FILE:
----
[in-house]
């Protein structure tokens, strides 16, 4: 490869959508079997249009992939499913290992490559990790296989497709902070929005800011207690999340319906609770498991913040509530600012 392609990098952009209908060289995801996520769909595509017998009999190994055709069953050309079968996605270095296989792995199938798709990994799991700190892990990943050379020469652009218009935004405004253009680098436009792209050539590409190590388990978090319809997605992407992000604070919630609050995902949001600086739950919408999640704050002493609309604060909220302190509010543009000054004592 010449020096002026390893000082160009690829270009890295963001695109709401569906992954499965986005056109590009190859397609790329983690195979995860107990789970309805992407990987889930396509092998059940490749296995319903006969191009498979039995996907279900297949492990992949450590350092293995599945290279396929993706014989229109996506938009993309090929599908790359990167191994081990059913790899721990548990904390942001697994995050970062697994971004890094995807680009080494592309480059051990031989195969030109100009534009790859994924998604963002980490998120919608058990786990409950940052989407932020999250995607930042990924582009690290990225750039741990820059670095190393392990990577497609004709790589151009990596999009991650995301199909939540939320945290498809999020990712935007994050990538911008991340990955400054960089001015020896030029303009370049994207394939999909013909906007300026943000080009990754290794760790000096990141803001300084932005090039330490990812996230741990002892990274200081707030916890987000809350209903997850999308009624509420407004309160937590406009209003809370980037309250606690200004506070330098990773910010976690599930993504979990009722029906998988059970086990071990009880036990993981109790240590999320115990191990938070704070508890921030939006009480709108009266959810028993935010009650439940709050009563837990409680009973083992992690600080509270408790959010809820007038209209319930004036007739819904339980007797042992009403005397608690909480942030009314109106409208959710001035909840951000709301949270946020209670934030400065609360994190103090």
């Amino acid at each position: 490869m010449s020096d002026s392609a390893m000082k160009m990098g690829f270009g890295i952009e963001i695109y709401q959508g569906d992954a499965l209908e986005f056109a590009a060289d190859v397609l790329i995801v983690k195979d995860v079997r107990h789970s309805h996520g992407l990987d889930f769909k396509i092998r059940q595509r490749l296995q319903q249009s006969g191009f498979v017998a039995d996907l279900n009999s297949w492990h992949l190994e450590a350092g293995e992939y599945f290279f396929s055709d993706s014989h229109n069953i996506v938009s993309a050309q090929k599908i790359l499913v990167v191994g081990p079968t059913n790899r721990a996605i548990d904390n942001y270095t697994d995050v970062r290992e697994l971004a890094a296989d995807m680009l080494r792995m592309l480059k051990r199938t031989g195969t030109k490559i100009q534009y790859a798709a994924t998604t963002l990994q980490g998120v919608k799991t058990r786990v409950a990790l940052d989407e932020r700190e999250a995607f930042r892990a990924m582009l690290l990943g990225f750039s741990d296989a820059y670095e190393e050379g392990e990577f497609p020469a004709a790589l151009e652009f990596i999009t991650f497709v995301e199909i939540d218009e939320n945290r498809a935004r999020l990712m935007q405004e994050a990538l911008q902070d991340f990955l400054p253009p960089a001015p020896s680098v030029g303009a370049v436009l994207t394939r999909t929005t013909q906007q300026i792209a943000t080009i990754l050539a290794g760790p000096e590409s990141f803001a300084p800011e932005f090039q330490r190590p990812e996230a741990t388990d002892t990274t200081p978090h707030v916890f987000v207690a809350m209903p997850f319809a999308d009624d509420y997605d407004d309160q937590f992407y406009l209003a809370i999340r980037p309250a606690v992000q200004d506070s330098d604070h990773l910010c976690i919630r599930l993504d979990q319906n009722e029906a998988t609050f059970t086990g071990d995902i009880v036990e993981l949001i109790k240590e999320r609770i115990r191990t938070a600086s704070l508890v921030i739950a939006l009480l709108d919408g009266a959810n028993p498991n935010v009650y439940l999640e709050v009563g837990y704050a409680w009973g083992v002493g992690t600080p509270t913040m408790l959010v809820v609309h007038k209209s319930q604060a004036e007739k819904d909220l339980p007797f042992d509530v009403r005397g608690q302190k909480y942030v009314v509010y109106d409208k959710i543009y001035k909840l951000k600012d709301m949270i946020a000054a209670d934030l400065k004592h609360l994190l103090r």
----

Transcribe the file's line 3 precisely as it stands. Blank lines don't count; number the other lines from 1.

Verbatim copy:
């Amino acid at each position: 490869m010449s020096d002026s392609a390893m000082k160009m990098g690829f270009g890295i952009e963001i695109y709401q959508g569906d992954a499965l209908e986005f056109a590009a060289d190859v397609l790329i995801v983690k195979d995860v079997r107990h789970s309805h996520g992407l990987d889930f769909k396509i092998r059940q595509r490749l296995q319903q249009s006969g191009f498979v017998a039995d996907l279900n009999s297949w492990h992949l190994e450590a350092g293995e992939y599945f290279f396929s055709d993706s014989h229109n069953i996506v938009s993309a050309q090929k599908i790359l499913v990167v191994g081990p079968t059913n790899r721990a996605i548990d904390n942001y270095t697994d995050v970062r290992e697994l971004a890094a296989d995807m680009l080494r792995m592309l480059k051990r199938t031989g195969t030109k490559i100009q534009y790859a798709a994924t998604t963002l990994q980490g998120v919608k799991t058990r786990v409950a990790l940052d989407e932020r700190e999250a995607f930042r892990a990924m582009l690290l990943g990225f750039s741990d296989a820059y670095e190393e050379g392990e990577f497609p020469a004709a790589l151009e652009f990596i999009t991650f497709v995301e199909i939540d218009e939320n945290r498809a935004r999020l990712m935007q405004e994050a990538l911008q902070d991340f990955l400054p253009p960089a001015p020896s680098v030029g303009a370049v436009l994207t394939r999909t929005t013909q906007q300026i792209a943000t080009i990754l050539a290794g760790p000096e590409s990141f803001a300084p800011e932005f090039q330490r190590p990812e996230a741990t388990d002892t990274t200081p978090h707030v916890f987000v207690a809350m209903p997850f319809a999308d009624d509420y997605d407004d309160q937590f992407y406009l209003a809370i999340r980037p309250a606690v992000q200004d506070s330098d604070h990773l910010c976690i919630r599930l993504d979990q319906n009722e029906a998988t609050f059970t086990g071990d995902i009880v036990e993981l949001i109790k240590e999320r609770i115990r191990t938070a600086s704070l508890v921030i739950a939006l009480l709108d919408g009266a959810n028993p498991n935010v009650y439940l999640e709050v009563g837990y704050a409680w009973g083992v002493g992690t600080p509270t913040m408790l959010v809820v609309h007038k209209s319930q604060a004036e007739k819904d909220l339980p007797f042992d509530v009403r005397g608690q302190k909480y942030v009314v509010y109106d409208k959710i543009y001035k909840l951000k600012d709301m949270i946020a000054a209670d934030l400065k004592h609360l994190l103090r």